Buwan ng Wika, or National Month of the Language, is observed every month of August in the Philippines, to promote the use of the national language. It was originally observed as Linggo ng Wika (week of the language), around the 19th of August, to coincide with the birth date of Manuel L. Quezon, the President of the Philippine Commonwealth, who pushed for the institutionalization of Tagalog as the country’s national language. At that time, English was considered the language of refinement and sophistication, and those speaking the Philippine languages were deemed uneducated. The 1935 Philippine constitution designated English and Spanish as official languages and Manuel Quezon pushed for a national language from one of the country’s various languages.
In 1997, the Linggo ng Wika was expanded to a month long celebration by President Fidel Ramos in 1997. This event is generally observed by: coming to school in native costumes, conducting classes in Tagalog, staging presentations, art contests, essay writing contests, exhibits and parades, showcasing the use of the Filipino language.
There has been a lot of debate on the designation of Tagalog as the official language, considering that there are about 170 ethno-linguistic groups in this country of 7,000 islands. Furthermore, Tagalog is not regarded as the majority language and English still remains as the primary tool of communication in business, government, higher education and other professional fora. There is also the belief that the promotion of this one language for the Philippines, will lead or has lead to the marginalization and extinction of other dialects.
Regardless of these opposing views on the Filipino language, for us Filipinos here in Canada, it will do us a lot of good to exercise this fluency in our language, be it Tagalog or another dialect. Whether the Filipino language is the first language or not, this will keep us attached to the mother country and its history.
Furthermore, extensive studies have revealed the advantages of knowing more than one language. In Alberta, language learning was made a requirement for Grades 4-9 in 2006. The ministry’s study stresses the impact of language education on intellectual potential, scholastic achievement, first language skills, citizenship and the economy:
- Students fluent in two language score higher in both verbal and non-verbal intelligence.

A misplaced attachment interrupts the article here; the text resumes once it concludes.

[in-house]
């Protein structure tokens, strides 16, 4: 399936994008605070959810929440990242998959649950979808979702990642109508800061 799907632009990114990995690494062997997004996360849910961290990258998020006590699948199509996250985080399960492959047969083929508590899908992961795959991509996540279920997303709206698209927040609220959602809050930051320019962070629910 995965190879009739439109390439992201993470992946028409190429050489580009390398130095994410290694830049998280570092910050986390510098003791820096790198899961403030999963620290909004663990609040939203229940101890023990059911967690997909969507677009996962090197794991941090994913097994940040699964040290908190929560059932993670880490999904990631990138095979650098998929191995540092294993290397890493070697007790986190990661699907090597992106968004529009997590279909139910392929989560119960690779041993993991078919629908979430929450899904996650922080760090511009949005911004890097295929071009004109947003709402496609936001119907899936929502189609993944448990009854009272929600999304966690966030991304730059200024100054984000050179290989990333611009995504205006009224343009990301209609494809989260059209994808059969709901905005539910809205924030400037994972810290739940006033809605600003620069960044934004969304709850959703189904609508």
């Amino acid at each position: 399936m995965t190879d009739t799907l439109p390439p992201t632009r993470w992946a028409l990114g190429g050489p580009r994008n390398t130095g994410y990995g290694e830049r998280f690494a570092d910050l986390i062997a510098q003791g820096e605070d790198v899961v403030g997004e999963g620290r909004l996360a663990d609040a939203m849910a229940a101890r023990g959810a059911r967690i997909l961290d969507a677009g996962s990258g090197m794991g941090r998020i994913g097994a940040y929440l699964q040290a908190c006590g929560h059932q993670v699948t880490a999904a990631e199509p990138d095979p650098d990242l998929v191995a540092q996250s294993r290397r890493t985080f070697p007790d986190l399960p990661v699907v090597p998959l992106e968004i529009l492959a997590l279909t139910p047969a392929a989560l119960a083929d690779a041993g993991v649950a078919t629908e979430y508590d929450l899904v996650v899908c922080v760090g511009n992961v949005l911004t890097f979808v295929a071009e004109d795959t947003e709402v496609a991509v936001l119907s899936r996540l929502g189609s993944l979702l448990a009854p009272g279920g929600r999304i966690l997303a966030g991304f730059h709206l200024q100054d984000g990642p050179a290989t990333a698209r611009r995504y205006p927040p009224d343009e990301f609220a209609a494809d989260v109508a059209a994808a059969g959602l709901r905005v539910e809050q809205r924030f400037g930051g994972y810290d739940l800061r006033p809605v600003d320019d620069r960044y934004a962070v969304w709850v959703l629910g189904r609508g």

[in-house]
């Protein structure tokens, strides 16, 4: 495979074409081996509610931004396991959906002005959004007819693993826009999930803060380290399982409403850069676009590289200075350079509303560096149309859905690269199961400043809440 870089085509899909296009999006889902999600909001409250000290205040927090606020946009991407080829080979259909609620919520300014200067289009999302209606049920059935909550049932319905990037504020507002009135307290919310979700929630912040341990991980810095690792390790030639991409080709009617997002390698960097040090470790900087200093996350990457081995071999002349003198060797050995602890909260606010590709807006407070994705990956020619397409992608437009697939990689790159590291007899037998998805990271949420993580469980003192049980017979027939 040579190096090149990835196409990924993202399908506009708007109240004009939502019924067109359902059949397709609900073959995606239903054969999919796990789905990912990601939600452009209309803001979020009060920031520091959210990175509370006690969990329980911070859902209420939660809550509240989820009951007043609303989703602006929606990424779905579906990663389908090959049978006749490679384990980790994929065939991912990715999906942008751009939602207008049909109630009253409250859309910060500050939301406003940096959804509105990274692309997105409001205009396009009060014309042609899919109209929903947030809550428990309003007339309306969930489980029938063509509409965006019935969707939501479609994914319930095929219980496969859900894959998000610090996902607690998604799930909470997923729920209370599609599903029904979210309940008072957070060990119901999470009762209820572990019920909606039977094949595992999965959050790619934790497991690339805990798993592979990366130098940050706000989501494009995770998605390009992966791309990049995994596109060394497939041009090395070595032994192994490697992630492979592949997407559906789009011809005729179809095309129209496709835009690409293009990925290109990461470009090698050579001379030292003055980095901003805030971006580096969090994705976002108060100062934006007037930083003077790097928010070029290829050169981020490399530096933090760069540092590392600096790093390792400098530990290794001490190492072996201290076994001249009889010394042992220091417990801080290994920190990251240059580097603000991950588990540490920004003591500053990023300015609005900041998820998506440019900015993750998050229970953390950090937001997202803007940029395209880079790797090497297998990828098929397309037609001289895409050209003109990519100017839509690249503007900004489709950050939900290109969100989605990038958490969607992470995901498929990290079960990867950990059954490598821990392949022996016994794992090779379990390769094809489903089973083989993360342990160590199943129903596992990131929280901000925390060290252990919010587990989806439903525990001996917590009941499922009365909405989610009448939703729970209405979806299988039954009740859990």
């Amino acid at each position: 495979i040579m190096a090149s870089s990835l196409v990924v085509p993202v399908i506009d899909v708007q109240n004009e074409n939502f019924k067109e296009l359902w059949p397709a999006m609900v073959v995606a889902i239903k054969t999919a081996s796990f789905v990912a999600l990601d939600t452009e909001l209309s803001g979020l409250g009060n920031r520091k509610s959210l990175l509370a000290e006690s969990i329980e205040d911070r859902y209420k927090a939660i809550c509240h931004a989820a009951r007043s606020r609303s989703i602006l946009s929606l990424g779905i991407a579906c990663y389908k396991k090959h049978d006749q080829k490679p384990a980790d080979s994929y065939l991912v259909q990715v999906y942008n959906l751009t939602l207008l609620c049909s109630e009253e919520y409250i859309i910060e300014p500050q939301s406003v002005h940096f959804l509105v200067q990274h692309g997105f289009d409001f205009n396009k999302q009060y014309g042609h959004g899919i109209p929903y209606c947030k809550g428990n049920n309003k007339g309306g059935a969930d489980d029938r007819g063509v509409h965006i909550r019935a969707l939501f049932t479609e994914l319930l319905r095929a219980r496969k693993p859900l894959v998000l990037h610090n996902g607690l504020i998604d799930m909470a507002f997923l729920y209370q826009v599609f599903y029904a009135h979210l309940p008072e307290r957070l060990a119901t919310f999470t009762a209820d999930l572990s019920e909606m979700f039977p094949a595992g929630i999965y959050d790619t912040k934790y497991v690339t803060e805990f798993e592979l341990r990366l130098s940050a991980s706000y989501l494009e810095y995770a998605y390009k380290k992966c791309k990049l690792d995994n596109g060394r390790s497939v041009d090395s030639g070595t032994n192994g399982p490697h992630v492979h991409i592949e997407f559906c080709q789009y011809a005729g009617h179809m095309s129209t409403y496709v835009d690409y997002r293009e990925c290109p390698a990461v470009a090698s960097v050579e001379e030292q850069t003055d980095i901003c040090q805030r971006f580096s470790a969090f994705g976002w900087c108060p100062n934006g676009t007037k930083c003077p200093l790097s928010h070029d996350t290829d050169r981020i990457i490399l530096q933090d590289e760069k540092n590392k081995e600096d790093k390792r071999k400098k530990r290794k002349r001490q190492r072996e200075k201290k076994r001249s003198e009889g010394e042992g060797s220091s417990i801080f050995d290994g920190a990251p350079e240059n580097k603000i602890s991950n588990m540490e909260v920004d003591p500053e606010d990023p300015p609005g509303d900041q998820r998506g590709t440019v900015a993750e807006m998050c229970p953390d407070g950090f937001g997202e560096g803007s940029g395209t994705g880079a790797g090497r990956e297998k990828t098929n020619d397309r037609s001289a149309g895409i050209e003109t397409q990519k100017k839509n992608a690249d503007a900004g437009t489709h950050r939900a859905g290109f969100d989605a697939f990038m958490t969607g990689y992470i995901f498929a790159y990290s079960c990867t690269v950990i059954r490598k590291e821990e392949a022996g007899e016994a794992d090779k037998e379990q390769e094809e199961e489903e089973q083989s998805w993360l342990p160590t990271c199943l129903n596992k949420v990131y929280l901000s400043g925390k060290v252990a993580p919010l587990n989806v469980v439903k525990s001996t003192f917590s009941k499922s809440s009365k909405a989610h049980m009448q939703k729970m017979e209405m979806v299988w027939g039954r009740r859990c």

- Students studying a second language are superior in divergent thinking tasks and in memory ability and attention span.
- The earlier the start, the greater the positive effect on the first language.
- Students studying a second language have superior cross-cultural skills, adapt better to varying cultural contexts, and display greater cultural sensitivity.
- There is an urgent requirement for qualified speakers of languages other than English in areas of science, technology, medicine and global commerce.
So maximize these summer months and learn more about our mother tongue. Immerse in Filipino literature, films and be part of the community and make an extra effort to work on Filipino/Tagalog fluency.
- The first written example of the Tagalog language dates from circa 900 AD.
- The first known book written in Tagalog is a Christian doctrine, published in 1593 in two versions - one in Latin alphabet and the other in Baybayin script (also referred as alibata), an ancient writing system that existed in the Phils. before the arrival of the Spanish people.
- Because of Spanish colonization, about 40 percent of informal Tagalog vocabulary are derived from Spanish origins.
- The modern Filipino alphabet has 28 letters, composed of the entire 26 letter Latin alphabet with the addition of the Spanish ‘ñ’ and the Tagalog ‘ng’. This version of the alphabet was instituted in 1987 by President Corazon Aquino.
- English words that are of Philippine origin: boondocks, cooties, yo-yo, manila folder/envelope.
- Filipinos were introduced to the English language in 1762 by British invaders, not Americans.
* This was written for and published in the July 2012 issue of Pinoy Living.